Traffic accidents usually happen in a few seconds. As a result, people in the colliding vehicles do not accurately perceive what is happening. For the same reasons, witnesses' accounts can be unreliable. Many media accounts of car accidents end with the statement that police are continuing their investigation. What, exactly, are they investigating?
Virtually everyone in Virginia understands that a person must be 16 years and three months old to obtain a driver's license and that the minimum age for a learner's permit is 15 years and six months. But, what about ATVs? Virginia law prohibits anyone under the age of 16 from operating an ATV, but the statute does not require a license. These laws will be under scrutiny following a recent ATV accident where three juveniles suffered serious injuries.
Emergency workers approaching an accident scene in Leesburg thought at first that the driver of an old school bus had missed a stop sign and smashed into a guard rail. But, as they closed in on the scene of the car accident, the emergency responders saw the horrible truth: the bus had hit an Audi station wagon, and the crumpled remains of the station wagon were pinned beneath the bus. Five people were trapped inside the Audi.
A stretch of I-264 in Virginia has been the scene of two fatal accidents in less than seven months. The Virginia Department of Transportation said after the second car accident that it will review the accident and the portion of the freeway where it occurred. In both accidents, an automobile crossed the grassy median and collided head-on with vehicles in the other lane.
Even a casual consumer of local news knows that accidental deaths are frequent occurrences in Northern Virginia. Such incidents frequently produce lawsuits by the decedent's family to recover damages from the party who is at fault. A common question about such suits is why does the family of someone who dies in a car accident or some other mishap have the right to sue someone else? The answer is provided by Virginia statute.
Anyone who has traveled on the interstate system in Virginia has seen the crossover lanes marked with the red "O" with a slash through it. Most motorists know that the sign prohibits vehicles from using the crossover. In a recent car accident in Albemarle County, a driver attempting to avoid police ignored such a sign and ended up killing himself and another driver in a head-on crash.
Long holiday weekends are often a time when Virginia residents take to the roads to visit their friends and family members. Just recently, residents of the commonwealth celebrated Memorial Day and the service that countless men and women have given to the nation through their work with the military. Unfortunately, though, not all who traveled by car arrived home safely, and the Virginia State Police report that more than a half-dozen people died on Virginia roads during the long weekend.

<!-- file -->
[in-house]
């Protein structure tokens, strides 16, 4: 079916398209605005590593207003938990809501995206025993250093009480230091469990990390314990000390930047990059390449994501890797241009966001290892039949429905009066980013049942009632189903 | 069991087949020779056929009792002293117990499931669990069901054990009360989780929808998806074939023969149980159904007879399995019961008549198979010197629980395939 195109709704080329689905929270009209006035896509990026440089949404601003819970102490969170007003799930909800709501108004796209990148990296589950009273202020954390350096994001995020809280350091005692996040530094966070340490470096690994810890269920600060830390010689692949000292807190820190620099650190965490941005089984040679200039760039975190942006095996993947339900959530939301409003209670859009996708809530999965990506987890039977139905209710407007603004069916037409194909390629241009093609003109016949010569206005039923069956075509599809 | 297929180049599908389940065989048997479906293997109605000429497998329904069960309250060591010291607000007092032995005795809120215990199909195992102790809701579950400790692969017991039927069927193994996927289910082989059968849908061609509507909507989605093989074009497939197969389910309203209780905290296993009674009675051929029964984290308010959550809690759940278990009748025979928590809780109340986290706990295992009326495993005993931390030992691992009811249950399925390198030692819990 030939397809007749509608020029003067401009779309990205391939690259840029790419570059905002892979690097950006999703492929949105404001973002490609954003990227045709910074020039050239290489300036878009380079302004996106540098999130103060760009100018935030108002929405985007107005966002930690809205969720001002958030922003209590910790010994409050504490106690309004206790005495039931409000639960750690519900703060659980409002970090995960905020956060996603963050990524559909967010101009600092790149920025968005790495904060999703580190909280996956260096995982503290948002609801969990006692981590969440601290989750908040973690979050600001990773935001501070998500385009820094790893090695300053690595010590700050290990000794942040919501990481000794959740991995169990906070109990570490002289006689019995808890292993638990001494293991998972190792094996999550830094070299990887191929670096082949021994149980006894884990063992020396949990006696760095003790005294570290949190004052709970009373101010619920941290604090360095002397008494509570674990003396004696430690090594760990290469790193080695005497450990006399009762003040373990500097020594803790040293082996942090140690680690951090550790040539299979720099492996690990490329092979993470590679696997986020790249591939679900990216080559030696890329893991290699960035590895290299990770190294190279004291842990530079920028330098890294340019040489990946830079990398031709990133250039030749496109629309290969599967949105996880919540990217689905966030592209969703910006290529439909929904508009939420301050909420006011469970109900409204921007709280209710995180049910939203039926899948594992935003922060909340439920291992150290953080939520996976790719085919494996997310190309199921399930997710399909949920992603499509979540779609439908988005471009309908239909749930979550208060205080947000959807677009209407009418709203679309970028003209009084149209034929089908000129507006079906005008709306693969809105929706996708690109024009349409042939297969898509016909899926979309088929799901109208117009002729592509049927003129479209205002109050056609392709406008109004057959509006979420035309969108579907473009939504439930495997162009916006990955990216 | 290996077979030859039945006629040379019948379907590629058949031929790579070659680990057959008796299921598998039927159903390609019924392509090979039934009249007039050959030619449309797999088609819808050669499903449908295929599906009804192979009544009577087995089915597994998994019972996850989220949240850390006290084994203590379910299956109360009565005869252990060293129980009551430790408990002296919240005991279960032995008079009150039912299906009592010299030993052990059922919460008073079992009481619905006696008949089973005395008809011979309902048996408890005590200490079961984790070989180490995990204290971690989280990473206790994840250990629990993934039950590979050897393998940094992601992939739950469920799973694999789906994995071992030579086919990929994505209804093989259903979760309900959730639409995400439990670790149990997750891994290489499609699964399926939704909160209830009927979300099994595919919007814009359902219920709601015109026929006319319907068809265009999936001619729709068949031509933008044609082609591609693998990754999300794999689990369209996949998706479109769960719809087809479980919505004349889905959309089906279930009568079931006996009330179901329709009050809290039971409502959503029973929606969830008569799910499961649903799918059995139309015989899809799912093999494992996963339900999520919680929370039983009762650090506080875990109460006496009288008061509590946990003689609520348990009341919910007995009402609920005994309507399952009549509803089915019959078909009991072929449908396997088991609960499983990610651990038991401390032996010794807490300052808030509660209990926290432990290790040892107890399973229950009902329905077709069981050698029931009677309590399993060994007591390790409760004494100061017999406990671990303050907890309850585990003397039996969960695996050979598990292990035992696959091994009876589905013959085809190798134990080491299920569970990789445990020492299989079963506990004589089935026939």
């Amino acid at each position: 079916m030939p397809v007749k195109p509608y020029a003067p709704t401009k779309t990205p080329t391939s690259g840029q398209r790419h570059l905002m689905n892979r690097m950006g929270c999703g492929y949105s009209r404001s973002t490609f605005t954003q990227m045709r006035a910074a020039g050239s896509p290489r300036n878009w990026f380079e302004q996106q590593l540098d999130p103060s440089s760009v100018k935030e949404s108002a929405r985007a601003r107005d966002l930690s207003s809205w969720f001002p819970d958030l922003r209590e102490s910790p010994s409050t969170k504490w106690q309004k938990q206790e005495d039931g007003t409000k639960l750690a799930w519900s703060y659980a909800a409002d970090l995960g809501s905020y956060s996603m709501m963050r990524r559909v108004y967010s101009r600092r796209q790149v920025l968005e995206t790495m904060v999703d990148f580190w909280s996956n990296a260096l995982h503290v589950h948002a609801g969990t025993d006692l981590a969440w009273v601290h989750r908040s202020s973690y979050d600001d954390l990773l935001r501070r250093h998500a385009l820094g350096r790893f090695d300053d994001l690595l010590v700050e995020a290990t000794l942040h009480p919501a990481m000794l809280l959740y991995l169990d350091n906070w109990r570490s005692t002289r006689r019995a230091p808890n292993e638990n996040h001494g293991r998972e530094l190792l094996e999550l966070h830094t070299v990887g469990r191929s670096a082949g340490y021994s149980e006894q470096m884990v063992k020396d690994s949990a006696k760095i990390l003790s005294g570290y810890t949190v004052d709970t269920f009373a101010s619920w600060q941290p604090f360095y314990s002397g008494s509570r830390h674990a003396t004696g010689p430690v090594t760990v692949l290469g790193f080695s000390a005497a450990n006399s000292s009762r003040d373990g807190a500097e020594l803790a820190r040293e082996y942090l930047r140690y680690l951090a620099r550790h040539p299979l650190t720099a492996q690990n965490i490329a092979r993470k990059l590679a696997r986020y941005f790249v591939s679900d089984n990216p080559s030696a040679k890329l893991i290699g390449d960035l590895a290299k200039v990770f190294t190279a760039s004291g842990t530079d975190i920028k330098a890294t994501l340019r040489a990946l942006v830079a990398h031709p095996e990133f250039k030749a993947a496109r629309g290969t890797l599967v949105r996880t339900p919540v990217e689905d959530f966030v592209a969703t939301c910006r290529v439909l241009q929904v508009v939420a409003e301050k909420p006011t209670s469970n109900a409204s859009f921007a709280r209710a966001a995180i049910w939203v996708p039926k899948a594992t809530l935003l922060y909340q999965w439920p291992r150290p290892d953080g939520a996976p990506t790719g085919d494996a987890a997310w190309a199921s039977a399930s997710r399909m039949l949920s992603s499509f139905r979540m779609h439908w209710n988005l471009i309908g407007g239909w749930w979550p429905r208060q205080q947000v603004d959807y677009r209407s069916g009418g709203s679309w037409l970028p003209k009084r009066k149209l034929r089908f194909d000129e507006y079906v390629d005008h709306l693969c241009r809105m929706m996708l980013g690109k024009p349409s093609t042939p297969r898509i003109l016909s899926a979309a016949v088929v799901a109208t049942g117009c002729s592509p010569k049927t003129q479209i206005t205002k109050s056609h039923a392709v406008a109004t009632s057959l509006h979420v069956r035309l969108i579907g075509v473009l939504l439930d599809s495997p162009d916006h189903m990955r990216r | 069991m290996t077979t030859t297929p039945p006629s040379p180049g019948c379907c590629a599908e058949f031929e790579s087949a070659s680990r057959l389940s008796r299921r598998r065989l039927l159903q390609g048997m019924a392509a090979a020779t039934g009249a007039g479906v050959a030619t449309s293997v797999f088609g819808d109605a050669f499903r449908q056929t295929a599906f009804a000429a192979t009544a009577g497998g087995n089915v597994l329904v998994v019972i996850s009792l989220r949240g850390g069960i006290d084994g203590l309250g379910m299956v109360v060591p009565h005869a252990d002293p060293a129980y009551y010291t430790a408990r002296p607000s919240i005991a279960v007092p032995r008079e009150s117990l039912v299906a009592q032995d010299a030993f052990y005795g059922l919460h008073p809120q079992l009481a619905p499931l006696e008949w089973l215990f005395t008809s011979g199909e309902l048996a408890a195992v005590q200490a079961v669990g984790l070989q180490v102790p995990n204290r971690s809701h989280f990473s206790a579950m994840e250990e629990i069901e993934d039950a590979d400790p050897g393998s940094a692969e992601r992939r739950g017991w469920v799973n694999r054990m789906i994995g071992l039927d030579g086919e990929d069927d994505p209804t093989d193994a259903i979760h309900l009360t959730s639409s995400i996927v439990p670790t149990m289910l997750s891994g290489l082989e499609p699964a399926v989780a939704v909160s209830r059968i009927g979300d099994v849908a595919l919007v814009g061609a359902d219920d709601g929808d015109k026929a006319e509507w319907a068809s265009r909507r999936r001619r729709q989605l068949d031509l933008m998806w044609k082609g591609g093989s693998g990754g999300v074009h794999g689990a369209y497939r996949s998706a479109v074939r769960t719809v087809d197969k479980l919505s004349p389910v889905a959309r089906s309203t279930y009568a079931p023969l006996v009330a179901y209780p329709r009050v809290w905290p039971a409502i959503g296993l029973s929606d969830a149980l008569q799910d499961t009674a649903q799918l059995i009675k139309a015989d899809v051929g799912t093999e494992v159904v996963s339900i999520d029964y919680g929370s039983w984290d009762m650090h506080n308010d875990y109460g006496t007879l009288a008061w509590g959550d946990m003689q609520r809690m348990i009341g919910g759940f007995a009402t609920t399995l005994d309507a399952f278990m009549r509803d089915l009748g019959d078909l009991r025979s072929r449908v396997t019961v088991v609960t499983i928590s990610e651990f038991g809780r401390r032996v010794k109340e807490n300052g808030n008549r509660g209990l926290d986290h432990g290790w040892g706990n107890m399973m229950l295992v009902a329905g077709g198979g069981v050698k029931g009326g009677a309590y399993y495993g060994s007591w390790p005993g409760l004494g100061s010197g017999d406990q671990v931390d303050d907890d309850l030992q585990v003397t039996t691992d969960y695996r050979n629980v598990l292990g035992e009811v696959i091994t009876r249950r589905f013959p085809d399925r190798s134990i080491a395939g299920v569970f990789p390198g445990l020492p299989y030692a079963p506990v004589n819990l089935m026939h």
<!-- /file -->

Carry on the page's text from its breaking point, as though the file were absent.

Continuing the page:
A historic community in Virginia was recently rocked by a violent three-vehicle crash that killed two people and sent many more to local hospitals. The crash occurred when one vehicle, which law enforcement officials report was speeding, apparently collided with a second vehicle at an intersection and pushed the then-two vehicle crash into a third vehicle. The driver of the speeding car was not wearing a seatbelt at the time of the accident and died. The driver of the first vehicle hit was wearing a seatbelt, but also died as a result of the collision.
Although data published by the Centers for Disease Control and Prevention suggest that drunk driving crashes occur less frequently in Virginia than they do on average throughout the rest of the country drunk driving is still a major contributor to fatal accidents around the Commonwealth. This post will discuss some CDC statistics that demonstrate how frequently drunk drivers cause collisions between motor vehicles and how often those accidents result in deaths.
Virginia readers of the Northern Virginia Personal Injury, Business, Family Law, Consumer and Estate Blog may be aware that when someone is injured in a car accident caused by someone else's negligence, they may be entitled to receive compensation. This compensation, known as damages, covers various facets. The most commonly known damages are those that cover medical expenses and vehicle repair costs. However, damages also include compensation for the pain and suffering that resulted due to the crash.